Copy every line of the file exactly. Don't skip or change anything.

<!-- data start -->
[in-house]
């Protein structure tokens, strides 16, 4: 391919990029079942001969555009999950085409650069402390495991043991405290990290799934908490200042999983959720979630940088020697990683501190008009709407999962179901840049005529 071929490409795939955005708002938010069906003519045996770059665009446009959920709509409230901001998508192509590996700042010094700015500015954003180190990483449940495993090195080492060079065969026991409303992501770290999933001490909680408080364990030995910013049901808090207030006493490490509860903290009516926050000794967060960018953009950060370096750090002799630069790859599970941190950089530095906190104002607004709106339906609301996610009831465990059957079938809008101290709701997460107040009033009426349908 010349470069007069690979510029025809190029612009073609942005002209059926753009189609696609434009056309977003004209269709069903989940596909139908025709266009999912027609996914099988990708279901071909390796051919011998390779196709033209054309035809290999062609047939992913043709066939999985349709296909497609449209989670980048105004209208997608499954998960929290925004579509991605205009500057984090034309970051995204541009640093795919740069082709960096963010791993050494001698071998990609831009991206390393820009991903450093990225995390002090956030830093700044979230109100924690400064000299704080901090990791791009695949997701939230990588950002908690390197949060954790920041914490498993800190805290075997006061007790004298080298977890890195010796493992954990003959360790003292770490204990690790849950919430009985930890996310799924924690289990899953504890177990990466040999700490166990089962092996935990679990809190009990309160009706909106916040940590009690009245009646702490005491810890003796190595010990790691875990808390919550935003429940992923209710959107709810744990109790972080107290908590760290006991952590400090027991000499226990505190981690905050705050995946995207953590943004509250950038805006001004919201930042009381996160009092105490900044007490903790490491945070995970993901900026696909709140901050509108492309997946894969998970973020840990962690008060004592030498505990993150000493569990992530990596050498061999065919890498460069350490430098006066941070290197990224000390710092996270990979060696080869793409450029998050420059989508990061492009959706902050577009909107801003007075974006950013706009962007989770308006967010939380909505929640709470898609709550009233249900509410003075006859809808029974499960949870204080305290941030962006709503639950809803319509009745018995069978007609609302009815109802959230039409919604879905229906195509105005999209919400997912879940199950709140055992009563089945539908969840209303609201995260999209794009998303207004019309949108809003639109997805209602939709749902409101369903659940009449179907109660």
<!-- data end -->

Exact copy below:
[in-house]
């Protein structure tokens, strides 16, 4: 391919990029079942001969555009999950085409650069402390495991043991405290990290799934908490200042999983959720979630940088020697990683501190008009709407999962179901840049005529 071929490409795939955005708002938010069906003519045996770059665009446009959920709509409230901001998508192509590996700042010094700015500015954003180190990483449940495993090195080492060079065969026991409303992501770290999933001490909680408080364990030995910013049901808090207030006493490490509860903290009516926050000794967060960018953009950060370096750090002799630069790859599970941190950089530095906190104002607004709106339906609301996610009831465990059957079938809008101290709701997460107040009033009426349908 010349470069007069690979510029025809190029612009073609942005002209059926753009189609696609434009056309977003004209269709069903989940596909139908025709266009999912027609996914099988990708279901071909390796051919011998390779196709033209054309035809290999062609047939992913043709066939999985349709296909497609449209989670980048105004209208997608499954998960929290925004579509991605205009500057984090034309970051995204541009640093795919740069082709960096963010791993050494001698071998990609831009991206390393820009991903450093990225995390002090956030830093700044979230109100924690400064000299704080901090990791791009695949997701939230990588950002908690390197949060954790920041914490498993800190805290075997006061007790004298080298977890890195010796493992954990003959360790003292770490204990690790849950919430009985930890996310799924924690289990899953504890177990990466040999700490166990089962092996935990679990809190009990309160009706909106916040940590009690009245009646702490005491810890003796190595010990790691875990808390919550935003429940992923209710959107709810744990109790972080107290908590760290006991952590400090027991000499226990505190981690905050705050995946995207953590943004509250950038805006001004919201930042009381996160009092105490900044007490903790490491945070995970993901900026696909709140901050509108492309997946894969998970973020840990962690008060004592030498505990993150000493569990992530990596050498061999065919890498460069350490430098006066941070290197990224000390710092996270990979060696080869793409450029998050420059989508990061492009959706902050577009909107801003007075974006950013706009962007989770308006967010939380909505929640709470898609709550009233249900509410003075006859809808029974499960949870204080305290941030962006709503639950809803319509009745018995069978007609609302009815109802959230039409919604879905229906195509105005999209919400997912879940199950709140055992009563089945539908969840209303609201995260999209794009998303207004019309949108809003639109997805209602939709749902409101369903659940009449179907109660």